Friday, December 13, 2013

The Indian National Anthem: Floyd Red Crow Westerman, 8.17.1936 - 12.13.2007

and I told them if they pollute the sky
man would have to move into the sea
they didn't listen
send the Task Force down from Washington
to check out their complaint
the Indians are unhappy
and they're puttin' on the 'paint
in a world without tomorrow
in a world that cannot last
in a world without tomorrow
my friend, that day is on its way
my friend, that day is comin' fast
for the lie that was spoken
for the blood that we have spilled
for the treaties that were broken
for the leaders you have stilled
where were you when
we needed you, our friend?
where were you when
we needed you to bend?
so now you claim to be
part Sioux or Cherokee
but where were you when
we came close to the end?
goin' back to find my past
and maybe peace of mind at last
leave me alone
can't you see I'm goin' home?
Floyd Red Crow Westerman
Perception recordings, 1969-70

Custer Died for Your Sins (1969)
01 Custer Died for Your Sins
02 Missionaries
03 World Without Tomorrow
04 Goin' Back
05 35 More Miles
06 Red, White and Black
07 Where Were You When
08 Here Come the Anthros
09 They Didn't Listen
10 Task Force
11 B.I.A.

songs based on the writings of Vine Deloria, Jr.

Indian Country (1970)
12 I Still Miss Someone
13 Nobody Knows
14 I Heard That Lonesome Whistle Blow
15 Me and Bobby McGee
16 Jambalaya
17 San Quentin
18 Folsom Prison Blues
19 Anita, You're Dreaming
20 Busted

an album of classic covers of songs by Johnny Cash, Hank Williams, Sr., Kris Kristofferson, Waylon Jennings, The Dillards and Ray Charles

Total time: 52:49

 Floyd Red Crow Westerman - voice and guitar, lyrics
John Trivers - bass
Bob Abrahams - lead guitar
Jerry Shook - harp and dobro
Pete Drake - pedal steel guitar
Barry Lazarwitz - drums
Jimmy Curtiss - guitar, backing vocals, lyrics

vinyl transfers from original Perception LPs by EN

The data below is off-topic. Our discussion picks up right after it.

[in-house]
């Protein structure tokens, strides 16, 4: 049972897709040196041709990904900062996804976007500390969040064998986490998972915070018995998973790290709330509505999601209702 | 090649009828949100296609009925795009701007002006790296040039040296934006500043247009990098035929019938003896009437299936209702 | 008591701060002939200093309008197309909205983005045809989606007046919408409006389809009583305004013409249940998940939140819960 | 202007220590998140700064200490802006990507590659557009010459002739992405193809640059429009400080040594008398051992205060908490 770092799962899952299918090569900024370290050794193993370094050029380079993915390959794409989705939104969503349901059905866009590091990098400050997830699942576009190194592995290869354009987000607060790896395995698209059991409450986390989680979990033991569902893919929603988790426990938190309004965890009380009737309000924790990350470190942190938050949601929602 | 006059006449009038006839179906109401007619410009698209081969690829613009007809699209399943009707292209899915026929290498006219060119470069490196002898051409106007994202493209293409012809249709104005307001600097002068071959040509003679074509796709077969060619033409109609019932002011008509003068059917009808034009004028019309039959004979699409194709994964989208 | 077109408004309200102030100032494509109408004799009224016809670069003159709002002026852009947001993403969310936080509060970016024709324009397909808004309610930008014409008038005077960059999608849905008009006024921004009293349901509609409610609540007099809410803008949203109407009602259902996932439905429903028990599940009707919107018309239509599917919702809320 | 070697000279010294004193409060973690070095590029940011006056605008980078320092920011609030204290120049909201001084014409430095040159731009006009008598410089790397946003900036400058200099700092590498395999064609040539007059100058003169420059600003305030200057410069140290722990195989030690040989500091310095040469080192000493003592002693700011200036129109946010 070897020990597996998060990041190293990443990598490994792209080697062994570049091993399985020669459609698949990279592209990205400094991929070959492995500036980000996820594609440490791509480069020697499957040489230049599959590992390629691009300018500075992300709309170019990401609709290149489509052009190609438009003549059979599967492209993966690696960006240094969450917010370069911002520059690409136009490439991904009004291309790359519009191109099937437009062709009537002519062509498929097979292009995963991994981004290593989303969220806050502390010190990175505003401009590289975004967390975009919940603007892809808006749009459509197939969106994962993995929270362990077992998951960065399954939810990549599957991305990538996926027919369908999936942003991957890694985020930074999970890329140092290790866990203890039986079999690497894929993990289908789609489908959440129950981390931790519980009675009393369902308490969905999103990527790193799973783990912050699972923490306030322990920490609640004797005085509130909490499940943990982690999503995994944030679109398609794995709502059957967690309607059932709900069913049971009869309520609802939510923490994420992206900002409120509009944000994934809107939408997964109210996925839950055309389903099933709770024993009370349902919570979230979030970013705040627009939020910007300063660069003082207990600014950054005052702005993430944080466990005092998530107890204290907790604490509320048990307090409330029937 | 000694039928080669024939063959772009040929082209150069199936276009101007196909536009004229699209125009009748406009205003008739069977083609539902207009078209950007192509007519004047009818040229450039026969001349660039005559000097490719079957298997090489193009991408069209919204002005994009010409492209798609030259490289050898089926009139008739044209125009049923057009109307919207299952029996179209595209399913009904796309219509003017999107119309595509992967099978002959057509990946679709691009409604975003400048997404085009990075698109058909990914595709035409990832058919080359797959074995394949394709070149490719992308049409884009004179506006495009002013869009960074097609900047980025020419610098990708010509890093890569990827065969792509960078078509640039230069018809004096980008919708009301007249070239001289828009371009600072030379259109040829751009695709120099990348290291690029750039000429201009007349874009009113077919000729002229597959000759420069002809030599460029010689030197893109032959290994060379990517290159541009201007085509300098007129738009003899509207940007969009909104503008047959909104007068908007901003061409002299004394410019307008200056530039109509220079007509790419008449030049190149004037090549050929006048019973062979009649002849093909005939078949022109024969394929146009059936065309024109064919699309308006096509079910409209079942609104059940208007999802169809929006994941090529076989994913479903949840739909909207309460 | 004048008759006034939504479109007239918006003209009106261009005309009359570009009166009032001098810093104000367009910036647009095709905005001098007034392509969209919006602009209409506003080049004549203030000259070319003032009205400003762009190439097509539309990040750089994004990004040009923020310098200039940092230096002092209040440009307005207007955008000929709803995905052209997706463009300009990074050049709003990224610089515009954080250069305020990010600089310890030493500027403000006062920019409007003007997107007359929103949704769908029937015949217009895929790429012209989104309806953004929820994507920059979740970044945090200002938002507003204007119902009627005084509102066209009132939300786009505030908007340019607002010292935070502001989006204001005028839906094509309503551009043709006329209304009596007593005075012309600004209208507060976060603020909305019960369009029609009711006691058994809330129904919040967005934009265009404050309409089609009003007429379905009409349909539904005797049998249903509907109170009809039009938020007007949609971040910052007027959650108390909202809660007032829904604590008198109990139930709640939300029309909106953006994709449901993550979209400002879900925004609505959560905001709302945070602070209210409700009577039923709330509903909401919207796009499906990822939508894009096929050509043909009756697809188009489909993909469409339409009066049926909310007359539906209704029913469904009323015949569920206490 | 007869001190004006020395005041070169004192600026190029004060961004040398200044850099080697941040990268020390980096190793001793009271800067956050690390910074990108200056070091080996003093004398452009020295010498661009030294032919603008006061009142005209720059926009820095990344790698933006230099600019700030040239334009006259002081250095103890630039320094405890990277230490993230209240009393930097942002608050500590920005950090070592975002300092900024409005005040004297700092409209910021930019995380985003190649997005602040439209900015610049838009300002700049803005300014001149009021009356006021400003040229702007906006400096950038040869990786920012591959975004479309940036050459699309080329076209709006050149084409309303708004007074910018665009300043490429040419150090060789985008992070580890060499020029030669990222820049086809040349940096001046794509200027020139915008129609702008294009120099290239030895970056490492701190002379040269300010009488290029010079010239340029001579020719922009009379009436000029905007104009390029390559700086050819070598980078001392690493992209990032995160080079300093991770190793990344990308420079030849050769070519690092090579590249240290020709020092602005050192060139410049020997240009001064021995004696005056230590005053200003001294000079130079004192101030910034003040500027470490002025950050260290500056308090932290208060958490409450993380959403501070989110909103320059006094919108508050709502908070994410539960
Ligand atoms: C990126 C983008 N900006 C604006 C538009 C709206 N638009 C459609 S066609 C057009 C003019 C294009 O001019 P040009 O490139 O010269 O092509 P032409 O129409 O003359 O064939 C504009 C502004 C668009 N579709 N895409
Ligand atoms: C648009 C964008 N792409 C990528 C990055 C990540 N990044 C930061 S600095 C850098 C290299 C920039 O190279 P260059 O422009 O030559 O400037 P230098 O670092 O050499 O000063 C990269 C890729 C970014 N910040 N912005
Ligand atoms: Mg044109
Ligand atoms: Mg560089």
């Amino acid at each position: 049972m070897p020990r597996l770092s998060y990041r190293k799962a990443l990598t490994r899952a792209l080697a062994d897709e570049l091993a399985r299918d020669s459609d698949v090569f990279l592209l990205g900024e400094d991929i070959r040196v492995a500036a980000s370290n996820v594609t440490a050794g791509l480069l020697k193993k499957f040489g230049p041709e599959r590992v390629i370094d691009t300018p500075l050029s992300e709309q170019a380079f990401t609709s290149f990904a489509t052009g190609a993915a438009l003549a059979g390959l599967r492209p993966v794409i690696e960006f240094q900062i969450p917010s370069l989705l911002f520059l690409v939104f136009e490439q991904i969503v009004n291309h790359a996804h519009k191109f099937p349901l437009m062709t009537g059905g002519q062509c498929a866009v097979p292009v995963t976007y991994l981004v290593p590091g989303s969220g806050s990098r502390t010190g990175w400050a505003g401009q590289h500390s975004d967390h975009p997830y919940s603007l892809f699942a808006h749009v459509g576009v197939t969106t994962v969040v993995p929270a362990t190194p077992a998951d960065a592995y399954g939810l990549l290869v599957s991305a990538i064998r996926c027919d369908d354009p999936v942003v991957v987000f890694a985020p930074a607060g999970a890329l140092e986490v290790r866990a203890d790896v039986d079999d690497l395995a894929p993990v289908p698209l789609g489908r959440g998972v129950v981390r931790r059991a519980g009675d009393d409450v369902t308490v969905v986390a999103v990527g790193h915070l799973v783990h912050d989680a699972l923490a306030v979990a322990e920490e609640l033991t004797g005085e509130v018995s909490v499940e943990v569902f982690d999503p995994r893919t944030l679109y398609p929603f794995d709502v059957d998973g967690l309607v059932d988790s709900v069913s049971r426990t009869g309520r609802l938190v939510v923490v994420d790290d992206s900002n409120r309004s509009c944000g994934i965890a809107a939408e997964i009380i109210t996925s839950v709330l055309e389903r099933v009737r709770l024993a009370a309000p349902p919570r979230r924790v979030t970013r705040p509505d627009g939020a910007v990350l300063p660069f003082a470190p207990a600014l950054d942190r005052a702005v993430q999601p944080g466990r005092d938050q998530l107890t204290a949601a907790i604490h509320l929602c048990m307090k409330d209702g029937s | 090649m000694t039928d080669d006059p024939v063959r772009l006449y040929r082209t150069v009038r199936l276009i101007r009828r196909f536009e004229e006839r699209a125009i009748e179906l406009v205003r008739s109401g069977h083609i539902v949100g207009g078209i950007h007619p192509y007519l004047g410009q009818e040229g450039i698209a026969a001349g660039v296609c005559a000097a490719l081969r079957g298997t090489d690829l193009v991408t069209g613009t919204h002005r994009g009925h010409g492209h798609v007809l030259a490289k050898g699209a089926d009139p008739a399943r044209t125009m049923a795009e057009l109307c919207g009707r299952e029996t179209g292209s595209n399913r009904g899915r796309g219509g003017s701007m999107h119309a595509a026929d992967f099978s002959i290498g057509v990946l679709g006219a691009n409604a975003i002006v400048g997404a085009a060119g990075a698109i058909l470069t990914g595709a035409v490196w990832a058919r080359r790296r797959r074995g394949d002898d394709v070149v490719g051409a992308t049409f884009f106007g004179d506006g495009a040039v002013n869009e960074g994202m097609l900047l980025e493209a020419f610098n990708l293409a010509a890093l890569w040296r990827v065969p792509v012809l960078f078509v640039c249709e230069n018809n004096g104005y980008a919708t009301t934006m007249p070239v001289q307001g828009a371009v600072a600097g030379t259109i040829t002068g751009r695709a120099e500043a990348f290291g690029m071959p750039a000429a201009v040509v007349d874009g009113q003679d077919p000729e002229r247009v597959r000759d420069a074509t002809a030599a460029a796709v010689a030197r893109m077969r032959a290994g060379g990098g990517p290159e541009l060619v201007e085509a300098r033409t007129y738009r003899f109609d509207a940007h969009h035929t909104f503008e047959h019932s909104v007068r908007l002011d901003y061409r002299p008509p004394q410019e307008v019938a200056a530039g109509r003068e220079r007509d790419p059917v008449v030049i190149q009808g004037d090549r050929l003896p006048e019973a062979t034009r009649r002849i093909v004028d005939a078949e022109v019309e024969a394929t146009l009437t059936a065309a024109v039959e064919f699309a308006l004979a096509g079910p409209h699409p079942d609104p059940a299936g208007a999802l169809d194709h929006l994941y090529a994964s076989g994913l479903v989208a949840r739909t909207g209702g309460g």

Kanghi Duta (Lakota Sioux for Red Crow) left us 6 years ago today, and it seems the world has only gotten more fucked up and dystopic since. Coincidence? Listen to these exceedingly rare LPs on Perception, from the Golden Age of the American Indian Movement, and decide for yourself. Suffice to say that no one rivals the résumé of this man, from commanding the silver screen in mega motion pictures (Dances with Wolves, The Doors) to star turns on television (he is the central figure in what many consider the greatest episodes of The X-Files), to his main work as an activist for Native American rights, environmental sanity and oh yeah... did I mention the music? These records are among my favorite recordings by anyone, and I have 16 TB of music so that's not something I say frivolously. The idea that these may never be reissued -- Floyd had to rerecord the first one in 1982 just to get the publishing rights back, making him one of the first artists to attempt this now-common copyright-retrieval process -- makes me just shake my head in terminal disgust, but at least we have these vinyl transfers I did, from near-mint LPs, back about 10 years ago. 
There is no human being more influential on me than Red Crow, it's that simple. These long-out-of-print records are a big piece of why, and if you don't get them immediately you're just willfully missing out. --J.